Revenues up, profits down: ‘Greedflation’ isn’t a thing in Minnesota

Yesterday, the Star Tribune reported that “the 50 largest public companies in the state [ranked] by revenue…saw revenue increase 7% to a total of $750.7 billion” in 2022. But, as an old saying goes, “Turnover is for show, profits are for a pro.” The Star Tribune went on to note that:

…profits suffered, and income before extraordinary items declined 6.4% to $59.7 billion, and the collective market caps of the companies dropped even further, down 8.3% to $1.15 trillion.

Ten companies lost money over the past year with the biggest loss coming from struggling Bright Health Group. Another 13 companies saw their profits decrease.

Bright Health also lost 91% of its market value from April 29, 2022, to April 28, 2023, while iMedia Brands also lost 87% of its value during that time and its stock listing moved to a lower tier of Nasdaq. It has been late filing its latest quarterly and annual reports with the Securities and Exchange Commission, but did complete a complicated sale/leaseback deal for several of its properties that gives it a little financial reprieve.

As inflation has surged in the last couple of years, there has been a concerted attempt by some to blame “corporate greed” for rising prices — so-called “greedflation.” These numbers show what a crock that is.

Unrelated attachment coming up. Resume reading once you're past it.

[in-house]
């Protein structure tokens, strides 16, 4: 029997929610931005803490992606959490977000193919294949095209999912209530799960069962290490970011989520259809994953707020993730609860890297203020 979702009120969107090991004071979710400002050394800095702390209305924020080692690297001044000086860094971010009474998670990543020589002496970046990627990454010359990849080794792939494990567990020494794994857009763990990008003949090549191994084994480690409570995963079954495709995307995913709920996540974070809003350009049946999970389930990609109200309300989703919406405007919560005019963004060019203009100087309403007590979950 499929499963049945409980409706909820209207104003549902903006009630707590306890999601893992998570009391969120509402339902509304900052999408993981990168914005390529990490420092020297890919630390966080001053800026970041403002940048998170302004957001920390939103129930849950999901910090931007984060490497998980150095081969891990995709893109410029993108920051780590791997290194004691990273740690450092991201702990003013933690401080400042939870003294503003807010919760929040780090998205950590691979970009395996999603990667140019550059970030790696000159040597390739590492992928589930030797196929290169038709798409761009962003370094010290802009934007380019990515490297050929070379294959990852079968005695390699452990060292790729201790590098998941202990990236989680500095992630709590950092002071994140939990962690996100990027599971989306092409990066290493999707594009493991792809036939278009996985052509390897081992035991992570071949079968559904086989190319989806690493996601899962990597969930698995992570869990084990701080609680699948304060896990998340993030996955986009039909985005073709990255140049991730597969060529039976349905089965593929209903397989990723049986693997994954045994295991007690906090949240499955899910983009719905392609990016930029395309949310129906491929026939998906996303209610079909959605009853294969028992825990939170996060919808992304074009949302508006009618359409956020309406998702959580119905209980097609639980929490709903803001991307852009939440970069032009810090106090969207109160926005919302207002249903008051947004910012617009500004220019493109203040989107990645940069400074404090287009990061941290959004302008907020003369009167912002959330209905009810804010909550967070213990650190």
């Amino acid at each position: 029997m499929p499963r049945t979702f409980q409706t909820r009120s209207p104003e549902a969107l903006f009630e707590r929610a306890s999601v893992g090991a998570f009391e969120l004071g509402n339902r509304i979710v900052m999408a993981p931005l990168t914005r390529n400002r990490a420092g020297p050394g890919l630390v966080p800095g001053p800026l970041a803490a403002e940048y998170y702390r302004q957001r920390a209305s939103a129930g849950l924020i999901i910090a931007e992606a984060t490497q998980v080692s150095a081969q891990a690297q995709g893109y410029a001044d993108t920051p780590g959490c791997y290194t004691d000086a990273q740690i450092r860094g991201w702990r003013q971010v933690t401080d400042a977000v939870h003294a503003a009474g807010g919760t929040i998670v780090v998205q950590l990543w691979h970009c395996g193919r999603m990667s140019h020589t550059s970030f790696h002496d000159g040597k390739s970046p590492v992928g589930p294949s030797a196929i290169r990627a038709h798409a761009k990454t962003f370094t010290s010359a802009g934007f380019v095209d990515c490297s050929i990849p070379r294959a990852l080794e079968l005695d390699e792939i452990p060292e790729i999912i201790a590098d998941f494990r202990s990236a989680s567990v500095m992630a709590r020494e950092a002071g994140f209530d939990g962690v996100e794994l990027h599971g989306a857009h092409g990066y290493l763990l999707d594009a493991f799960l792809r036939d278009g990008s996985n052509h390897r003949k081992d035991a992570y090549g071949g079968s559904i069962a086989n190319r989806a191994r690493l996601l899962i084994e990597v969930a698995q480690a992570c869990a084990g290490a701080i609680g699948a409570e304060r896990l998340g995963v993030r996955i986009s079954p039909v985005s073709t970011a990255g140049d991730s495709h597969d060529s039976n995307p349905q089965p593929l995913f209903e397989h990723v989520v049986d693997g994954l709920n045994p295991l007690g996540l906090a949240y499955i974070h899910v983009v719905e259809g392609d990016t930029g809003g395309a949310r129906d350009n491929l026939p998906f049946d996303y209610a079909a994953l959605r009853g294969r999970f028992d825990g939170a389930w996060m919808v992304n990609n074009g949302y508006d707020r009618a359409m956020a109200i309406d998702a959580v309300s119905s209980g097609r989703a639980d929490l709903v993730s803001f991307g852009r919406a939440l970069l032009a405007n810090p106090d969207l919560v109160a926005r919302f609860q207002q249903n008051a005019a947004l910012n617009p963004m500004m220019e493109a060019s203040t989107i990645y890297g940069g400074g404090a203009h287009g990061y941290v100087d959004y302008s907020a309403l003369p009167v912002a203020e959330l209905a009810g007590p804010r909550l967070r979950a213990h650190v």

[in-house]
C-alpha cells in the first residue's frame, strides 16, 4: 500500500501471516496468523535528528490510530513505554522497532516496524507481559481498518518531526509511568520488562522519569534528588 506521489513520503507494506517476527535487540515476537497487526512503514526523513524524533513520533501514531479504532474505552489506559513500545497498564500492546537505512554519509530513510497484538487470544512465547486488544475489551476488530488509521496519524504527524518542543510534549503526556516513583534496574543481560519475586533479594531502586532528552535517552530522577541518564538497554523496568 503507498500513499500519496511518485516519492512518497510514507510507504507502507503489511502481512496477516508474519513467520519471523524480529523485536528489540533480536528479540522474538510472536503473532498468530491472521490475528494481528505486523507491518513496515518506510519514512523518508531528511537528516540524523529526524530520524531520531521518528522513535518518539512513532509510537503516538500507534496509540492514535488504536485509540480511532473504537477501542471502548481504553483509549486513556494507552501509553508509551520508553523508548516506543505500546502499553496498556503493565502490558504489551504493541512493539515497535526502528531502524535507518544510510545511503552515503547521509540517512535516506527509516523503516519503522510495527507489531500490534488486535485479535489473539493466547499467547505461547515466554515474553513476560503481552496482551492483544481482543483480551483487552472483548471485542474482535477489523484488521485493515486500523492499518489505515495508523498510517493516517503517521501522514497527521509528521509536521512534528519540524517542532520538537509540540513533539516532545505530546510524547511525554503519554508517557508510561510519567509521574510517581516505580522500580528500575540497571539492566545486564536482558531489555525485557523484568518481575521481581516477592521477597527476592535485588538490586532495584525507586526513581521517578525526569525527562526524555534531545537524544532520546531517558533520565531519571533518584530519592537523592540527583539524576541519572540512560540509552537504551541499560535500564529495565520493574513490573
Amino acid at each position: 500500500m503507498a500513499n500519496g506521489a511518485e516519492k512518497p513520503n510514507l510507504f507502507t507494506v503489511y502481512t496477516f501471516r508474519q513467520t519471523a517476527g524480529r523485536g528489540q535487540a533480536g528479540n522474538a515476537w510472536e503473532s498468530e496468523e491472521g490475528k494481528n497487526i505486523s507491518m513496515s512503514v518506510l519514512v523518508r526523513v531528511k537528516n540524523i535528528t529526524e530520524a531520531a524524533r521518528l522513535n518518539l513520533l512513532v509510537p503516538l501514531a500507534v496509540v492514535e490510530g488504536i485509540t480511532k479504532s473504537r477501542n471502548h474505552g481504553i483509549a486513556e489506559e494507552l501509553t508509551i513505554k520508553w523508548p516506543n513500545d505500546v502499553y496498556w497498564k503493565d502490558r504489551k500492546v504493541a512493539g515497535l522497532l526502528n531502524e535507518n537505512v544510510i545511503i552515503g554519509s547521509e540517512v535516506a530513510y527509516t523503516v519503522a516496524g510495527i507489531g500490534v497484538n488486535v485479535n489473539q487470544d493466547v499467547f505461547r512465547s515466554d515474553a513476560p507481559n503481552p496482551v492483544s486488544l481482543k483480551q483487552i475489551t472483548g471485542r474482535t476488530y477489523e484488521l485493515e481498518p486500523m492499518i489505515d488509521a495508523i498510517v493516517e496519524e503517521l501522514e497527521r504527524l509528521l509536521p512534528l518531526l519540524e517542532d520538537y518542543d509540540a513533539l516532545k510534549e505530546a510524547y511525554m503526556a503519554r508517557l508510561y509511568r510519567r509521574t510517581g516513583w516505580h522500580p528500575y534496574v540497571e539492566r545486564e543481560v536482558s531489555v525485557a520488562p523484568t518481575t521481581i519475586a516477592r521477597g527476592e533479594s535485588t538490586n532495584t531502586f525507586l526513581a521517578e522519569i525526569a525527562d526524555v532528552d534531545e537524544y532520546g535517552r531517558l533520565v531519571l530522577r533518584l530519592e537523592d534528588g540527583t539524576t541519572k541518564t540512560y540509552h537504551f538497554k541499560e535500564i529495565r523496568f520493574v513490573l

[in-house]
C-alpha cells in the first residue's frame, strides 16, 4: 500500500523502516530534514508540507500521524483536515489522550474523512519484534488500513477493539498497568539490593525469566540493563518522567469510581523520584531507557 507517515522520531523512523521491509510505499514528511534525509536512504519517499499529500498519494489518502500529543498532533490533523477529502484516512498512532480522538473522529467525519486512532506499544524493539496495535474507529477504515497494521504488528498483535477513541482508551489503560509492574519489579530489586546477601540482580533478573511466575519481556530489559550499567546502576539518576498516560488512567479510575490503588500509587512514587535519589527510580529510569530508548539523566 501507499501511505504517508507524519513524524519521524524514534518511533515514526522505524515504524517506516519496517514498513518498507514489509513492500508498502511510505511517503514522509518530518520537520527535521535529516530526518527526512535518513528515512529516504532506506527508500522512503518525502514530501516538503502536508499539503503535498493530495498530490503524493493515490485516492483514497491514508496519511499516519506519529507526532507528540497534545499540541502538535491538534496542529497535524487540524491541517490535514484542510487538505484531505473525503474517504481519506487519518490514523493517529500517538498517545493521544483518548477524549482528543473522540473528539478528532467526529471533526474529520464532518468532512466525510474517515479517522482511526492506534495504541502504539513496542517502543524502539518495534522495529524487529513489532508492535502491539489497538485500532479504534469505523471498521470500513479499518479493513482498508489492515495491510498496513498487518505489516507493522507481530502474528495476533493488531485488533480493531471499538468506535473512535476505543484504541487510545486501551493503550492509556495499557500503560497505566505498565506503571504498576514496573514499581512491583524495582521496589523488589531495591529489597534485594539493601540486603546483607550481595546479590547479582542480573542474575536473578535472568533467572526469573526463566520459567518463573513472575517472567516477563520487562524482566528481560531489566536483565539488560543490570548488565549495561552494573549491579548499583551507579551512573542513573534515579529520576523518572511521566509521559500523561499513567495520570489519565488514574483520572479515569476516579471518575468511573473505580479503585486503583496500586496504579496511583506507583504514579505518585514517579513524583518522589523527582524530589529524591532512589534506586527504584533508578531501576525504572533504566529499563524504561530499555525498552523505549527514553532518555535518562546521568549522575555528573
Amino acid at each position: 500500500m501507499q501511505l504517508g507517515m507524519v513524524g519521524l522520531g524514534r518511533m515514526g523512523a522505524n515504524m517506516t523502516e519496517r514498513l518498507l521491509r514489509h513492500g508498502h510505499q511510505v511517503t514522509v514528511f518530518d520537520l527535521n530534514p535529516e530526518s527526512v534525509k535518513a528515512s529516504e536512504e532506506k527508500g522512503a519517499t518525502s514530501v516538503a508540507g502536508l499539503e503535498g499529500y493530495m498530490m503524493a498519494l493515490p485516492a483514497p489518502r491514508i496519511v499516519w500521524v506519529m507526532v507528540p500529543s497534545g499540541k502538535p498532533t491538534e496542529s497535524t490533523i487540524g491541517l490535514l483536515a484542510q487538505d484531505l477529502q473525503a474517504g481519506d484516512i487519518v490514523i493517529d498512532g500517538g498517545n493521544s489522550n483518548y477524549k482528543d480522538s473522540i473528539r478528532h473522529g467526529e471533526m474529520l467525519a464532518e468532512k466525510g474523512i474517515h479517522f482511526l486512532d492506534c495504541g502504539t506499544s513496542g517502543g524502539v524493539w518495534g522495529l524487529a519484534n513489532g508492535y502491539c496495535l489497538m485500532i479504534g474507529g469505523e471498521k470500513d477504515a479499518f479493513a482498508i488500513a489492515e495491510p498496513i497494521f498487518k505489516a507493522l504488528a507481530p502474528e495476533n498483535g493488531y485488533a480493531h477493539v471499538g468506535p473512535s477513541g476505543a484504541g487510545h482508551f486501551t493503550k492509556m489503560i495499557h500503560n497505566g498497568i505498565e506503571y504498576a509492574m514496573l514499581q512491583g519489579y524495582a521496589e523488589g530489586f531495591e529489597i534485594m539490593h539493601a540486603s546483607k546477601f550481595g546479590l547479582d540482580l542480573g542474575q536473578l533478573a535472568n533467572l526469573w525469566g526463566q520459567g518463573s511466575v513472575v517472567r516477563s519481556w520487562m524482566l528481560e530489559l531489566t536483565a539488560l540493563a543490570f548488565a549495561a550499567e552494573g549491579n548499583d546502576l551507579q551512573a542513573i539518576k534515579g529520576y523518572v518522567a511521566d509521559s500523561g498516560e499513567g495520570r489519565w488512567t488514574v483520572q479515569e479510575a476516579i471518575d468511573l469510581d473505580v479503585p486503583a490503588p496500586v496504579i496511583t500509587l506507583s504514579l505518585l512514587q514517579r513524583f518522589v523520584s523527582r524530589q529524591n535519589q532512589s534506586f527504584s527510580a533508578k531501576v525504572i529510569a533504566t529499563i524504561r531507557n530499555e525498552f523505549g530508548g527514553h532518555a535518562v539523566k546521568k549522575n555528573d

As an explanation for why the rate of inflation suddenly increased, greedflation fails on even a basic level. If the change in the inflation rate was driven by greed, we have to ask what caused the change in greed: why did businesses suddenly become so much greedier in 2021 and 2022 than they had been for four decades? Why have they become less greedy since last summer? There is never any coherent answer to these questions.

If you want to explain the change in a variable, like the inflation rate, you need to pick something that has, itself, changed, like the rate of growth of the money supply.

As I’ve written before, in early 2020 the Federal Reserve rapidly expanded the monetary base, printing up new money to buy Treasuries and keep federal government borrowing costs down as COVID-19 struck and economies were shut down and people were locked at home. This fed through almost immediately into a rapid growth in the broader money supply, M2. The rate of expansion of M2 is closely tied with the rate of growth of the Consumer Price Index — inflation — with a lag of 16 months. That is where our current inflation came from.

A look at the numbers for Minnesota’s companies shows us this. In 2021 and 2022, all that new money began bidding up consumer prices and profits surged: of the top ten companies in 2023, eight saw double-digit increases in their profits in 2022, ranging from 10.0% for 3M to 79.9% for Ameriprise Financial. But these companies have now bid up the prices of their inputs and this has squeezed profits even as revenues have generally continued to rise. This is what explains the fall in profits, not any decline in corporate greed over the last year.